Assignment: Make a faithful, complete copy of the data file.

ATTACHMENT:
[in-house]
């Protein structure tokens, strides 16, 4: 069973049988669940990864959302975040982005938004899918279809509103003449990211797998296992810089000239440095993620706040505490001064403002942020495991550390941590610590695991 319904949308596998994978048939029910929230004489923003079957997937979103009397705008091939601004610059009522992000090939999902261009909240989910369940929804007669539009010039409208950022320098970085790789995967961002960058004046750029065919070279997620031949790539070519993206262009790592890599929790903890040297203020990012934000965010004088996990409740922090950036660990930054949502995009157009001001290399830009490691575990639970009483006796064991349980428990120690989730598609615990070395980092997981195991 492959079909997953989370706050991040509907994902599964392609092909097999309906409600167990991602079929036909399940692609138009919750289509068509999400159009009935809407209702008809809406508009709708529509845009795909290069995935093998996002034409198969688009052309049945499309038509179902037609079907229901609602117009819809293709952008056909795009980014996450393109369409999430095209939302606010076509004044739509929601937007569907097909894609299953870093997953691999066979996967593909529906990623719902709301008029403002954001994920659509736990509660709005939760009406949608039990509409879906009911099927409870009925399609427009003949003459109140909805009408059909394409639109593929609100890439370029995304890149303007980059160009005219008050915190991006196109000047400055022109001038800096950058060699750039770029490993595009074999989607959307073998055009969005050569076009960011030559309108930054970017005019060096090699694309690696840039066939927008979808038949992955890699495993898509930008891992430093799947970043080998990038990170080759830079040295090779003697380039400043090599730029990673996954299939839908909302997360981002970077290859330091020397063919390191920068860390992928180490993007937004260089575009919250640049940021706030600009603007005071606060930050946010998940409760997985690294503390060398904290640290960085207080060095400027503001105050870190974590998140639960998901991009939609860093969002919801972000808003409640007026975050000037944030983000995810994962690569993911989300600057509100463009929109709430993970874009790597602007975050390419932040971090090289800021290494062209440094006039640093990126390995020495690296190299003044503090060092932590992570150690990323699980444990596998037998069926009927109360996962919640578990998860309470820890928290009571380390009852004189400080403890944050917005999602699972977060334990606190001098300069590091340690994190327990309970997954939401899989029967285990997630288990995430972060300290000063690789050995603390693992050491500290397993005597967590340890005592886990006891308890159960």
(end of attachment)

[in-house]
């Protein structure tokens, strides 16, 4: 069973049988669940990864959302975040982005938004899918279809509103003449990211797998296992810089000239440095993620706040505490001064403002942020495991550390941590610590695991 319904949308596998994978048939029910929230004489923003079957997937979103009397705008091939601004610059009522992000090939999902261009909240989910369940929804007669539009010039409208950022320098970085790789995967961002960058004046750029065919070279997620031949790539070519993206262009790592890599929790903890040297203020990012934000965010004088996990409740922090950036660990930054949502995009157009001001290399830009490691575990639970009483006796064991349980428990120690989730598609615990070395980092997981195991 492959079909997953989370706050991040509907994902599964392609092909097999309906409600167990991602079929036909399940692609138009919750289509068509999400159009009935809407209702008809809406508009709708529509845009795909290069995935093998996002034409198969688009052309049945499309038509179902037609079907229901609602117009819809293709952008056909795009980014996450393109369409999430095209939302606010076509004044739509929601937007569907097909894609299953870093997953691999066979996967593909529906990623719902709301008029403002954001994920659509736990509660709005939760009406949608039990509409879906009911099927409870009925399609427009003949003459109140909805009408059909394409639109593929609100890439370029995304890149303007980059160009005219008050915190991006196109000047400055022109001038800096950058060699750039770029490993595009074999989607959307073998055009969005050569076009960011030559309108930054970017005019060096090699694309690696840039066939927008979808038949992955890699495993898509930008891992430093799947970043080998990038990170080759830079040295090779003697380039400043090599730029990673996954299939839908909302997360981002970077290859330091020397063919390191920068860390992928180490993007937004260089575009919250640049940021706030600009603007005071606060930050946010998940409760997985690294503390060398904290640290960085207080060095400027503001105050870190974590998140639960998901991009939609860093969002919801972000808003409640007026975050000037944030983000995810994962690569993911989300600057509100463009929109709430993970874009790597602007975050390419932040971090090289800021290494062209440094006039640093990126390995020495690296190299003044503090060092932590992570150690990323699980444990596998037998069926009927109360996962919640578990998860309470820890928290009571380390009852004189400080403890944050917005999602699972977060334990606190001098300069590091340690994190327990309970997954939401899989029967285990997630288990995430972060300290000063690789050995603390693992050491500290397993005597967590340890005592886990006891308890159960």